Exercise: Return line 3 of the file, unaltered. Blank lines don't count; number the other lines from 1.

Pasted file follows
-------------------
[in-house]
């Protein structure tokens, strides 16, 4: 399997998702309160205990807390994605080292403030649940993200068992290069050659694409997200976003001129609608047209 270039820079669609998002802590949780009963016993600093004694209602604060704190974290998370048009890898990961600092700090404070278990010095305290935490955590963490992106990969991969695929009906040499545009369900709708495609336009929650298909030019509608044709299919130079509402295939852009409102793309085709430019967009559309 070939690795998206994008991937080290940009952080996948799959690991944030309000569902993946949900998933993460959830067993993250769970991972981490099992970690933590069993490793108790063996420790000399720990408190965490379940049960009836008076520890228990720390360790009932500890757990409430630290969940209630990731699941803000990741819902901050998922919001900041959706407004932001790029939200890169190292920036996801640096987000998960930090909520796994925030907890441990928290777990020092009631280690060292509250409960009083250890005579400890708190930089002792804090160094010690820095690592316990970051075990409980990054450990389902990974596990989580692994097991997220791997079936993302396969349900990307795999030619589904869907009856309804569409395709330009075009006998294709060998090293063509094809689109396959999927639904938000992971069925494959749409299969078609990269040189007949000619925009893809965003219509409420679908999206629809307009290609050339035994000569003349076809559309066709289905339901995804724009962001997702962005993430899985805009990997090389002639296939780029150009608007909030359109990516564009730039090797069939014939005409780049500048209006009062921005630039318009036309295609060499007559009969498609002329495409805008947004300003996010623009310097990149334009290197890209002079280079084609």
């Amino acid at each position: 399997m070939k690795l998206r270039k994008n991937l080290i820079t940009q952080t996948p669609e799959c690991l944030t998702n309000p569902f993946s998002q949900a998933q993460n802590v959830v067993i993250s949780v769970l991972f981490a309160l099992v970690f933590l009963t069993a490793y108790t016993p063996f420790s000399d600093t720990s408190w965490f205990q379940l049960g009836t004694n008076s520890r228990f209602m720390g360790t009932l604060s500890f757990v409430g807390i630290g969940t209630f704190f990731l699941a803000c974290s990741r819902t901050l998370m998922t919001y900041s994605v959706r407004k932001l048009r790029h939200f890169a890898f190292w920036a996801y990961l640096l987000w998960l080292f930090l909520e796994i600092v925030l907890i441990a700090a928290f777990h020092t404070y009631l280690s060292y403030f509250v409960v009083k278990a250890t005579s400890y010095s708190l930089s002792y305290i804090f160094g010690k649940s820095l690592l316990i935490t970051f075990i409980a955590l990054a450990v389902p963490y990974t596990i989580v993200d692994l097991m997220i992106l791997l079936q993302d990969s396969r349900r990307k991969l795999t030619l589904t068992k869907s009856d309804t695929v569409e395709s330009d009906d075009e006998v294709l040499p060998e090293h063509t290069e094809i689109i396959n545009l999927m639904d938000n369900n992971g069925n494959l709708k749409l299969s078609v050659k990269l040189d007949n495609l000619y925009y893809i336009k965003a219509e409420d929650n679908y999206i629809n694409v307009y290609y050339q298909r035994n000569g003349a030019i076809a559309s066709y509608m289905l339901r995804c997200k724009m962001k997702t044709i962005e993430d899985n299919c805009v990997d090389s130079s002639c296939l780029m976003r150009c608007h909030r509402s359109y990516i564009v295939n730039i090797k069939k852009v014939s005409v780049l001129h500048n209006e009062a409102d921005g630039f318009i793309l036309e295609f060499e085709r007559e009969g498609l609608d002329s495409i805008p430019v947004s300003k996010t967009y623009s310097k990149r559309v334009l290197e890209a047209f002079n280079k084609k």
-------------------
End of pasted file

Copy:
């Amino acid at each position: 399997m070939k690795l998206r270039k994008n991937l080290i820079t940009q952080t996948p669609e799959c690991l944030t998702n309000p569902f993946s998002q949900a998933q993460n802590v959830v067993i993250s949780v769970l991972f981490a309160l099992v970690f933590l009963t069993a490793y108790t016993p063996f420790s000399d600093t720990s408190w965490f205990q379940l049960g009836t004694n008076s520890r228990f209602m720390g360790t009932l604060s500890f757990v409430g807390i630290g969940t209630f704190f990731l699941a803000c974290s990741r819902t901050l998370m998922t919001y900041s994605v959706r407004k932001l048009r790029h939200f890169a890898f190292w920036a996801y990961l640096l987000w998960l080292f930090l909520e796994i600092v925030l907890i441990a700090a928290f777990h020092t404070y009631l280690s060292y403030f509250v409960v009083k278990a250890t005579s400890y010095s708190l930089s002792y305290i804090f160094g010690k649940s820095l690592l316990i935490t970051f075990i409980a955590l990054a450990v389902p963490y990974t596990i989580v993200d692994l097991m997220i992106l791997l079936q993302d990969s396969r349900r990307k991969l795999t030619l589904t068992k869907s009856d309804t695929v569409e395709s330009d009906d075009e006998v294709l040499p060998e090293h063509t290069e094809i689109i396959n545009l999927m639904d938000n369900n992971g069925n494959l709708k749409l299969s078609v050659k990269l040189d007949n495609l000619y925009y893809i336009k965003a219509e409420d929650n679908y999206i629809n694409v307009y290609y050339q298909r035994n000569g003349a030019i076809a559309s066709y509608m289905l339901r995804c997200k724009m962001k997702t044709i962005e993430d899985n299919c805009v990997d090389s130079s002639c296939l780029m976003r150009c608007h909030r509402s359109y990516i564009v295939n730039i090797k069939k852009v014939s005409v780049l001129h500048n209006e009062a409102d921005g630039f318009i793309l036309e295609f060499e085709r007559e009969g498609l609608d002329s495409i805008p430019v947004s300003k996010t967009y623009s310097k990149r559309v334009l290197e890209a047209f002079n280079k084609k």